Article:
In my desire to build my carving skills I enrolled in an on-line class taught by Mary May. I had seen an episode of the Woodwrights Shop that featured her and enjoyed her style and delivery. She has been written up in a number of woodworking magazines and has several YouTube videos as well. When I first heard about these on-line instructional methods I must admit I was a bit skeptical. That's probably based on my own experience as a classroom teacher for 31 years! In any case, I enrolled in the program a few months ago and at $10.00 per month I'm finding it well worth while. Here's a LINK to her web site if you want to check it out.
One of the on-line courses was one on carving a Camellia. Her lessons are broken up into different phases and include a downloadable pattern and tool list. Like many people, I prefer to have an end use for my practice work (used to hate practicing my trombone alone in a little practice room) and thought of a way to have my practices carvings be useful. I decided that any carving that is "suitable for human consumption" could be used as a lid on boxes in my Etsy store. Depending on the wood used I could leave it alone, stain it, or gild it. In the case of the Camellia I chose to gild it since it was carved on Basswood. Here it is in the beginning stages.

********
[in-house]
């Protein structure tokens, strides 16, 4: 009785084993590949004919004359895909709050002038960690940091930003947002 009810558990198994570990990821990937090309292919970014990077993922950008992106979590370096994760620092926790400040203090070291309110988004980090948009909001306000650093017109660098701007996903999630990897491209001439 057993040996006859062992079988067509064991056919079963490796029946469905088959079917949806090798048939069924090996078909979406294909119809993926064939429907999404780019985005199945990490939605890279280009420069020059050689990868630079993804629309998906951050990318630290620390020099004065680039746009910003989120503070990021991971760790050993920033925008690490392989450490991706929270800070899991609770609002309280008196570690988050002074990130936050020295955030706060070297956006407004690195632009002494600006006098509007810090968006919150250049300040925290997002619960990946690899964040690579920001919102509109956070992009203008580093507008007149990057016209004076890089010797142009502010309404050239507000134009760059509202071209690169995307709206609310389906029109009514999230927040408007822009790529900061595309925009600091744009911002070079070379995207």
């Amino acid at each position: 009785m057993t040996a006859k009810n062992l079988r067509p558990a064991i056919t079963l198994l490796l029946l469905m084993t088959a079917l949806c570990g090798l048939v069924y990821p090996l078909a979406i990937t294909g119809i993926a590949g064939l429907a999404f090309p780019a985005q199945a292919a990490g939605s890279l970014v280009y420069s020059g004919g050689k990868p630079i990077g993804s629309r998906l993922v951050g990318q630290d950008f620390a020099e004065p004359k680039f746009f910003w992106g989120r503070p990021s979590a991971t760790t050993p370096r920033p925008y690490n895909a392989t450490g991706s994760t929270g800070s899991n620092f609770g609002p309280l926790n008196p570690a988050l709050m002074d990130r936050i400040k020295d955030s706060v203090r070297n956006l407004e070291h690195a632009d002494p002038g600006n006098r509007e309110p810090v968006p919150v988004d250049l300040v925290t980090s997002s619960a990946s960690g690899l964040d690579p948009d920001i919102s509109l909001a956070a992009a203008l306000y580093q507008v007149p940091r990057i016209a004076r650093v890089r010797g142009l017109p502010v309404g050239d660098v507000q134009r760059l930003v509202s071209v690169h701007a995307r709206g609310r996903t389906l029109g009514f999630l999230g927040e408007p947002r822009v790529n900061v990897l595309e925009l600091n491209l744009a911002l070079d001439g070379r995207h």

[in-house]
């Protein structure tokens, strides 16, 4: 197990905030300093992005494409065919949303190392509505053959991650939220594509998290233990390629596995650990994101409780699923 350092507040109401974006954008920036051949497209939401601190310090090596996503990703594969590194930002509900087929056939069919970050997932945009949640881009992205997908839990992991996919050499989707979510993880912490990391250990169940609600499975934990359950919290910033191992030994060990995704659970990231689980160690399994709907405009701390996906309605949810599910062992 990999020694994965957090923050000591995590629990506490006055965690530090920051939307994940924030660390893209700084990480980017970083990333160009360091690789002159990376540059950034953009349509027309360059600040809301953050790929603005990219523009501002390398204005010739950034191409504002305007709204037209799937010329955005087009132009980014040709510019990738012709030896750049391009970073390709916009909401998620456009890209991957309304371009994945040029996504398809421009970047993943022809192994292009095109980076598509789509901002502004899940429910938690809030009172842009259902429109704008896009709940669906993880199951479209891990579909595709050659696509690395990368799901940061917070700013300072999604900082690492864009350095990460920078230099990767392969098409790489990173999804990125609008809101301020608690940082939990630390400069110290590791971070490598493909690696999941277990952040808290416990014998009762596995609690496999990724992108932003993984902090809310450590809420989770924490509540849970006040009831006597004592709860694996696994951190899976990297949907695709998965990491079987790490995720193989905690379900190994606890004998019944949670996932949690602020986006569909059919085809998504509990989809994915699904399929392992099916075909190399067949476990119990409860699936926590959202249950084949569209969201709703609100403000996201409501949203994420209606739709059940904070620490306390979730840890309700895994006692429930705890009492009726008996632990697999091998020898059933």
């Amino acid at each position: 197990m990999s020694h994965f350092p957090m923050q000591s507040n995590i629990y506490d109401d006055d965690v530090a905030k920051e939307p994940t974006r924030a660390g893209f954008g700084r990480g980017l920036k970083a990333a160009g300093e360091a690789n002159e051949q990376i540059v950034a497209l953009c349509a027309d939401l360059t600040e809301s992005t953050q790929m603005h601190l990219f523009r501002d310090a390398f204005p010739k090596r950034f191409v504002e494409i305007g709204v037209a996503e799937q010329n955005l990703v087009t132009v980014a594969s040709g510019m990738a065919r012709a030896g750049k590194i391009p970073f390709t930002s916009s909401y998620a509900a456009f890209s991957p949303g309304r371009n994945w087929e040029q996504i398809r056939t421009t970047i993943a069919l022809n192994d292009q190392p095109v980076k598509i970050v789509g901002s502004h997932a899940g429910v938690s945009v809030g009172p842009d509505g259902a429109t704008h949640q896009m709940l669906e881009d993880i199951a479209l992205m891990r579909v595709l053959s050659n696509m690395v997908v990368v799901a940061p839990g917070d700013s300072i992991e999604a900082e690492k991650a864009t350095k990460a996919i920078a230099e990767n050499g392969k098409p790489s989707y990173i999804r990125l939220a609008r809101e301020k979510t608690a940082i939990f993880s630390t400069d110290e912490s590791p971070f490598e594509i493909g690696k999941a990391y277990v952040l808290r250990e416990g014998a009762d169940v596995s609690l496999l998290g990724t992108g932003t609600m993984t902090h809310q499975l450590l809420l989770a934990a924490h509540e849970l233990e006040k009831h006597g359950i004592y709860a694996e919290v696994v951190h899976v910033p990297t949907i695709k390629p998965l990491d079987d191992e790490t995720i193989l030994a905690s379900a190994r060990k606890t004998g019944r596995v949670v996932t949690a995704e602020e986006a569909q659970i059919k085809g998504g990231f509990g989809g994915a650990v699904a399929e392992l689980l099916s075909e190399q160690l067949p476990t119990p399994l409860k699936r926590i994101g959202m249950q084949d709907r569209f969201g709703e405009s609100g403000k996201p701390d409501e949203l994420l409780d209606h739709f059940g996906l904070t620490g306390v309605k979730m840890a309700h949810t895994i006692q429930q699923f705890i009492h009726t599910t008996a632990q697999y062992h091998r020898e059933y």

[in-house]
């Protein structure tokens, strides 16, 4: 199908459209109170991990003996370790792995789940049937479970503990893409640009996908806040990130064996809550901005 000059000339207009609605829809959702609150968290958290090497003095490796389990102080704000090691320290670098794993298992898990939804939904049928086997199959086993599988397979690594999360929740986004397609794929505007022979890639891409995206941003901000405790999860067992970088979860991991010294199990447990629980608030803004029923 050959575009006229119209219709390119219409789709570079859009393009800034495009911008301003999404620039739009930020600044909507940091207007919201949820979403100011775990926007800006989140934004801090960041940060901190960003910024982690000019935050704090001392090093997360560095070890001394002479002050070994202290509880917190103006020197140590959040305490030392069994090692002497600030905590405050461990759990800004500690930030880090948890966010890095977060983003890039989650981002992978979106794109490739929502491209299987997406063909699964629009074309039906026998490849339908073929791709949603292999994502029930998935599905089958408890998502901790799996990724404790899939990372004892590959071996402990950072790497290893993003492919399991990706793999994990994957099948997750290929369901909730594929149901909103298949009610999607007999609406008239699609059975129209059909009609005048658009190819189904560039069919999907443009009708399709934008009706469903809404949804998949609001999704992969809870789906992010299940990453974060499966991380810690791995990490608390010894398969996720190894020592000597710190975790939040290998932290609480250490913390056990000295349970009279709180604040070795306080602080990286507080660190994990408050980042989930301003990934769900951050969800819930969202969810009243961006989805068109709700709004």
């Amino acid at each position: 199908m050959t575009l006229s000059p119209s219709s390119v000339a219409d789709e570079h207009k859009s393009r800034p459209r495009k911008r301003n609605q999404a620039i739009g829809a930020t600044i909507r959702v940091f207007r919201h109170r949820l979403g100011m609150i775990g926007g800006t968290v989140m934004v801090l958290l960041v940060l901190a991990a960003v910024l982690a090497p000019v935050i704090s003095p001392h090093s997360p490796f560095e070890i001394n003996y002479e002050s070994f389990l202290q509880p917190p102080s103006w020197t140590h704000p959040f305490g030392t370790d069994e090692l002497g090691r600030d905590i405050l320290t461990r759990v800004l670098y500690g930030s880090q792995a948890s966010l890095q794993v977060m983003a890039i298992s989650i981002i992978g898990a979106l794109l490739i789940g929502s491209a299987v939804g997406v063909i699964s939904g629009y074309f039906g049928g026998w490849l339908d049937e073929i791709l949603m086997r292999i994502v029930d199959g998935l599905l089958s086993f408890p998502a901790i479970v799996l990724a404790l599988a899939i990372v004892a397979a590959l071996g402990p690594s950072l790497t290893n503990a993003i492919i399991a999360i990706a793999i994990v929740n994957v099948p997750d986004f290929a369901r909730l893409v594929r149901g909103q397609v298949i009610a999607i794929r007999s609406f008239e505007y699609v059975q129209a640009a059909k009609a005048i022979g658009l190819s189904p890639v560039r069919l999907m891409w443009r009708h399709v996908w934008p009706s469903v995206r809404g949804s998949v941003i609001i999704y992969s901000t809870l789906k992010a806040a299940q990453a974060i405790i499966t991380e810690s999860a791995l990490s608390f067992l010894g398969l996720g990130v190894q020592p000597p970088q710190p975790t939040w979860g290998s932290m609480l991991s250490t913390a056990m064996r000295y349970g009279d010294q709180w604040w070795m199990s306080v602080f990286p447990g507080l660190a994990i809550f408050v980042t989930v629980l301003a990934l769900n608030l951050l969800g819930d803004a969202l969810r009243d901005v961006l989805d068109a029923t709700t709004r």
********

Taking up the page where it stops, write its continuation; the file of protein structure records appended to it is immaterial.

|Rattle-Can Clay and Quick Size|
Next up is to use either a fine (400+ grit) sandpaper or steel wool to burnish the cured primer. You will actually burnish it so the gold leaf will be quite shiny. Now, before I forget; when we talk about oil gilding it's almost always done with what's referred to as composition metal or Dutch Gold -- not precious 18-23kt. which is accomplished by a process known as water gilding. After the piece is burnished, blow or tack cloth off all traces of dust and apply a very thin, even coat of quick size. Depending on the brand, quick sizes usually have a working time of 1-3 hours.
To know when your size is ready for gilding, use what I refer to as the knuckle test. You rub your knuckle over the surface and it should kind of squeak as you drag it across. Remember dragging your thumb over a desk when you were a kid? That annoying sound it made is what you're after.
|The Knuckle Test|
|Patching the Faults/Cracks|
Let this all dry over-night. For this one I plan to use a technique that, hopefully will interest you. A gilded surface is rarely left bright and shiny. You'll need to wait for my next blog to see what I plan to do with this one. I know this was brief but feel free to contact me with any questions or details you'l like to know more about.